A former Potsdam orthodontist sentenced April 21 to eight years in federal prison for trying to bilk the Internal Revenue Service out of $36 million has appealed his conviction and sentence.
Glenn R. Unger, 62, filed an appeal to the U.S. Court of Appeals for the Second Circuit, New York City, on Monday in U.S. District Court, Albany. Court documents do not show the basis for the appeal.
Dr. Unger, who has repeatedly been identified by federal authorities as an Ogdensburg resident, was convicted at trial Oct. 21 of obstructing and impeding the IRS, filing false claims against the United States, tax evasion and passing fictitious obligations. He was sentenced to 97 months in prison and ordered to pay $200,000 in restitution.
According to the U.S. attorneys office, evidence at trial showed that Dr. Unger engaged in a years-long scheme to obstruct and impede the IRS by filing numerous false and fraudulent claims for refunds totaling about $36 million. From 2007 to 2011, Dr. Unger filed 14 false tax returns claiming that he had earned substantial income and had withholdings on that income entitling him to tax refunds. Despite numerous warning letters from the IRS that his returns were frivolous, he continued filing false tax returns.
Also, evidence at trial showed that Dr. Unger attempted to evade payment of taxes owed the IRS. During 2004 and 2005, he earned income and failed to file tax returns reporting the income. The IRS assessed taxes for those two years and also assessed penalties for filing frivolous returns. After the IRS filed a tax lien against property Dr. Unger owns in Saratoga County, he tried to file a fake document with the county clerk attempting to release the lien.
Evidence further showed that Dr. Unger tried to pay off a debt to another orthodontist with a fictitious document purported to be worth $200,000.
A Brooklyn native and former child actor who appeared on Broadway and at resorts in the Catskills, Dr. Unger graduated from the SUNY Buffalo School of Dentistry. He ran an orthodontics practice in Potsdam from about 1980 until the early 1990s.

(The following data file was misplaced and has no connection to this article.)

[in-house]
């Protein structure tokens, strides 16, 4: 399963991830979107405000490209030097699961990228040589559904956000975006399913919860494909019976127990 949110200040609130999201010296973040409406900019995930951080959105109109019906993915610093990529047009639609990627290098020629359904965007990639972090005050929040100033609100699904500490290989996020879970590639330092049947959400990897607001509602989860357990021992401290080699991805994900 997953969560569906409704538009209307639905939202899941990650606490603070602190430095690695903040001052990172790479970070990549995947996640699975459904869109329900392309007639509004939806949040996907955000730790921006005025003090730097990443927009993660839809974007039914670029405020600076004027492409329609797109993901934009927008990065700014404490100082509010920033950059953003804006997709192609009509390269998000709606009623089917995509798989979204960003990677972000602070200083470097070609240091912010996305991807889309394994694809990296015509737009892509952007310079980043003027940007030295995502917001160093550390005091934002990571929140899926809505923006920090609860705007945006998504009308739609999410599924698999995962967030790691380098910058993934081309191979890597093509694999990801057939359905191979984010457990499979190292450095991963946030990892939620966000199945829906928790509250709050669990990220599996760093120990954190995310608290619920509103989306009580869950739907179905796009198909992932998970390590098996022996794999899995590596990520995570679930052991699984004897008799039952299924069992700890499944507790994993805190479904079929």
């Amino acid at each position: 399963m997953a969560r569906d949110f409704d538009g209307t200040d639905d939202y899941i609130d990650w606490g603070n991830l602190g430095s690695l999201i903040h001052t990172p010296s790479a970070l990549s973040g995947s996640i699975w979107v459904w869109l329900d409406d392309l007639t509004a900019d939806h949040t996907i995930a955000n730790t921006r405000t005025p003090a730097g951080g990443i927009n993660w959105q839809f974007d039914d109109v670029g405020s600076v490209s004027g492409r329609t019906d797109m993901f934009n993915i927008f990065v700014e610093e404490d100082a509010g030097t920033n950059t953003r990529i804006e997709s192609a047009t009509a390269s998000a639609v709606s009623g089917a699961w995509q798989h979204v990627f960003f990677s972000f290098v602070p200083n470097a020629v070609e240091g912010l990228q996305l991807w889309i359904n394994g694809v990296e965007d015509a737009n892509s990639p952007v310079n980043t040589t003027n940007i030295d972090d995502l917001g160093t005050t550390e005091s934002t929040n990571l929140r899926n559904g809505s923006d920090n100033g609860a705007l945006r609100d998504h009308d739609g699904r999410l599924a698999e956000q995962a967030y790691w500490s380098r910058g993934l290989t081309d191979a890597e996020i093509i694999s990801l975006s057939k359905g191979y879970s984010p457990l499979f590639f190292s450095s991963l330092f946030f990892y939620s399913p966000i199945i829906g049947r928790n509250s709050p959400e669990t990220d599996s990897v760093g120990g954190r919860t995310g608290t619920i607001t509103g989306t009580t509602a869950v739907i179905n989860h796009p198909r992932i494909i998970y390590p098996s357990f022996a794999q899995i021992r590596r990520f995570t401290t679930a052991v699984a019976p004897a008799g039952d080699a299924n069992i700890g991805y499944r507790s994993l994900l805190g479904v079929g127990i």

According to a sentencing memorandum filed by his defense attorney, Dr. Unger did not participate in his own defense at trial and never offered an explanation as to why he left a successful dentistry practice and started filing fake IRS claims. However, the attorney, George E. Baird Jr., maintained that the false claims were obviously bogus and that Dr. Unger never expected to be refunded for them. Mr. Baird wrote, for example, that in March 2008 Dr. Unger claimed he paid Time Warner Cable $35 million and that he paid the same amount in withholding taxes to the IRS.
Anyone, tax expert or not, would immediately know that this was a bogus claim and that the claim did not have even the remotest chance of causing the IRS to send Mr. Unger a tax refund of over $35 million, Mr. Baird wrote.
Prosecutors countered that it is preposterous to suggest Dr. Unger did not intend to receive money from the IRS, claiming he filed returns from different locations, mailed them to different IRS service centers, requested a wide range of refund amounts, used different tax forms and submitted the returns at different times.
He did everything within his ability to complete his scheme, prosecutors claimed.